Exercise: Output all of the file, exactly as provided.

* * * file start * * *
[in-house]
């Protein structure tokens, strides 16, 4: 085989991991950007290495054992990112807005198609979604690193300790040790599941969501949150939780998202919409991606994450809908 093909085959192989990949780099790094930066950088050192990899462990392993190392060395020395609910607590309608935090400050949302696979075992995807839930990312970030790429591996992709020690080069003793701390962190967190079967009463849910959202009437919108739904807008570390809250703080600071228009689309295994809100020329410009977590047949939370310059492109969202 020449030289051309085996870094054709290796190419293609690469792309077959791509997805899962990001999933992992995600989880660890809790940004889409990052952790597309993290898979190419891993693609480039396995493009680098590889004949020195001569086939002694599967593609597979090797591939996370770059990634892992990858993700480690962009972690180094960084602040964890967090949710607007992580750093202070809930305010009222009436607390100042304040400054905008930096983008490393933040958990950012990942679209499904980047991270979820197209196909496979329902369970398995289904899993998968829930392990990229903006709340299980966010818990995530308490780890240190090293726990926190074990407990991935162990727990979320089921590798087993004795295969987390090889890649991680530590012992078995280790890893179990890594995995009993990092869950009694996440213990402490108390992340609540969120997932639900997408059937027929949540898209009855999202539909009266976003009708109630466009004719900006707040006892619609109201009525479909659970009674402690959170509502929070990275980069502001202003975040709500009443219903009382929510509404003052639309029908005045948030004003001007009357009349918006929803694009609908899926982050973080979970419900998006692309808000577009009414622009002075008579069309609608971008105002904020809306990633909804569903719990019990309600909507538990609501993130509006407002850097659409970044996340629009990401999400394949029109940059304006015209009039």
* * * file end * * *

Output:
[in-house]
């Protein structure tokens, strides 16, 4: 085989991991950007290495054992990112807005198609979604690193300790040790599941969501949150939780998202919409991606994450809908 093909085959192989990949780099790094930066950088050192990899462990392993190392060395020395609910607590309608935090400050949302696979075992995807839930990312970030790429591996992709020690080069003793701390962190967190079967009463849910959202009437919108739904807008570390809250703080600071228009689309295994809100020329410009977590047949939370310059492109969202 020449030289051309085996870094054709290796190419293609690469792309077959791509997805899962990001999933992992995600989880660890809790940004889409990052952790597309993290898979190419891993693609480039396995493009680098590889004949020195001569086939002694599967593609597979090797591939996370770059990634892992990858993700480690962009972690180094960084602040964890967090949710607007992580750093202070809930305010009222009436607390100042304040400054905008930096983008490393933040958990950012990942679209499904980047991270979820197209196909496979329902369970398995289904899993998968829930392990990229903006709340299980966010818990995530308490780890240190090293726990926190074990407990991935162990727990979320089921590798087993004795295969987390090889890649991680530590012992078995280790890893179990890594995995009993990092869950009694996440213990402490108390992340609540969120997932639900997408059937027929949540898209009855999202539909009266976003009708109630466009004719900006707040006892619609109201009525479909659970009674402690959170509502929070990275980069502001202003975040709500009443219903009382929510509404003052639309029908005045948030004003001007009357009349918006929803694009609908899926982050973080979970419900998006692309808000577009009414622009002075008579069309609608971008105002904020809306990633909804569903719990019990309600909507538990609501993130509006407002850097659409970044996340629009990401999400394949029109940059304006015209009039």